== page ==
This collection represents three manuscript volumes that document daily life in Washington, D.C., through the eyes of U.S. Patent Office examiner Horatio Nelson Taft (1806-1888), including Taft's connection with Abraham Lincoln and his family. Of special interest is Taft's description of Lincoln's assassination, based on the accounts of his friends and his son, who was one of the attending physicians at Ford's Theatre the night Lincoln was shot, on April 14, 1865. Transcriptions for all three volumes have been made by Library of Congress staff and are available online with the digital images.
The Diary of Horatio Nelson Taft is housed in the Manuscript Division at the Library of Congress. Mrs. Willoughby Davis, a Taft descendant, donated the diary's three volumes as a gift to the Library in 2000.
The three volumes comprise about 1,240 digital images in the online collection and span the years 1861 to 1865. Taft wrote daily from January 1, 1861, through April 11, 1862, and irregular entries thereafter until May 30, 1865.
The diary documents Taft's life in Washington, D. C., where he worked as an examiner in the U.S. Patent Office. It is especially significant because of his connection to the Abraham Lincoln family and because of his descriptions of daily life in Washington during the Civil War. Its contents provide details about Taft's family life and various events in Washington, including descriptions of the arrival and quartering of regiments, hospitals, and the daily news reports (sometimes inaccurate) of battles. Included in the diary is a report of President Lincoln's assassination based on accounts Taft received from friends and particularly his son, Charles Sabin Taft, a U.S. Army surgeon who was in Ford's Theatre the night Lincoln was shot. He was one of the physicians in attendance on Lincoln throughout the night of April 14, 1865.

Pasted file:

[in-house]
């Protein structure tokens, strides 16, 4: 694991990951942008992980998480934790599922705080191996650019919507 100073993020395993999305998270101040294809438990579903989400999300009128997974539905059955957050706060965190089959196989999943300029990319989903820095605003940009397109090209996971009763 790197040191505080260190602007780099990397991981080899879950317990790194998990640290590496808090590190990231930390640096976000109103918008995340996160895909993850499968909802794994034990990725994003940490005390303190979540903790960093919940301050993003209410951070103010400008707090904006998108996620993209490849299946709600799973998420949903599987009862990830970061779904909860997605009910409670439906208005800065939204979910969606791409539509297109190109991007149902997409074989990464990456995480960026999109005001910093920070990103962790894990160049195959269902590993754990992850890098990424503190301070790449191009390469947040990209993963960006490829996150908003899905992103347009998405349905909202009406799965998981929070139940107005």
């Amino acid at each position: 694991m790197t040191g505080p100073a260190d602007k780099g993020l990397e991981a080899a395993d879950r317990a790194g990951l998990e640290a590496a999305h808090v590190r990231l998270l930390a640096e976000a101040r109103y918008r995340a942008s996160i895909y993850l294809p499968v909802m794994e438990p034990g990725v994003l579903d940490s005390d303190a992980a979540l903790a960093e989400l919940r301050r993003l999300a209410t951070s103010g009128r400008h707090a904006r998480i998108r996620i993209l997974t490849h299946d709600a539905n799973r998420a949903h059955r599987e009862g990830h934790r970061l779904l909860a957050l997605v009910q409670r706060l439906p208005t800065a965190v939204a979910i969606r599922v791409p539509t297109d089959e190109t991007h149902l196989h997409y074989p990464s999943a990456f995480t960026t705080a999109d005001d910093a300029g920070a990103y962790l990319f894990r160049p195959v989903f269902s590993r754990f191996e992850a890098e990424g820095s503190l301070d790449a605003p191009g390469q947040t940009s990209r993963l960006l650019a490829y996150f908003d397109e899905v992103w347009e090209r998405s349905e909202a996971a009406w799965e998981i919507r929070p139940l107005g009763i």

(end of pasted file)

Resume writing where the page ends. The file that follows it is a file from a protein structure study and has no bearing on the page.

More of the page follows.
Transcriptions for all three volumes of the diary have been made by Library of Congress staff and are available online along with the digital images. Horatio Nelson Taft's written narration presented a challenge to transcribers. Those who wish to compare the manuscript diary with the transcription should note that many "stray" marks have been ignored and treated as "pen rests." Taft's remarks often form a series of unpunctuated phrases that require some type of clarification. A limited amount of punctuation and capitalization has been introduced in the transcription, chiefly to clarify text or begin new sentences. Inconsistent capitalization within sentences and misspellings have been left largely as they appear in the hand of the diarist. Missing quotations have been supplied and confusing abbreviations expanded. Many personal names in the diary appear with variant spellings, and nicknames for family members are often used. These will be identified in the published version of the diary sponsored by the Lincoln Studies Center at Knox College in Galesburg, Illinois.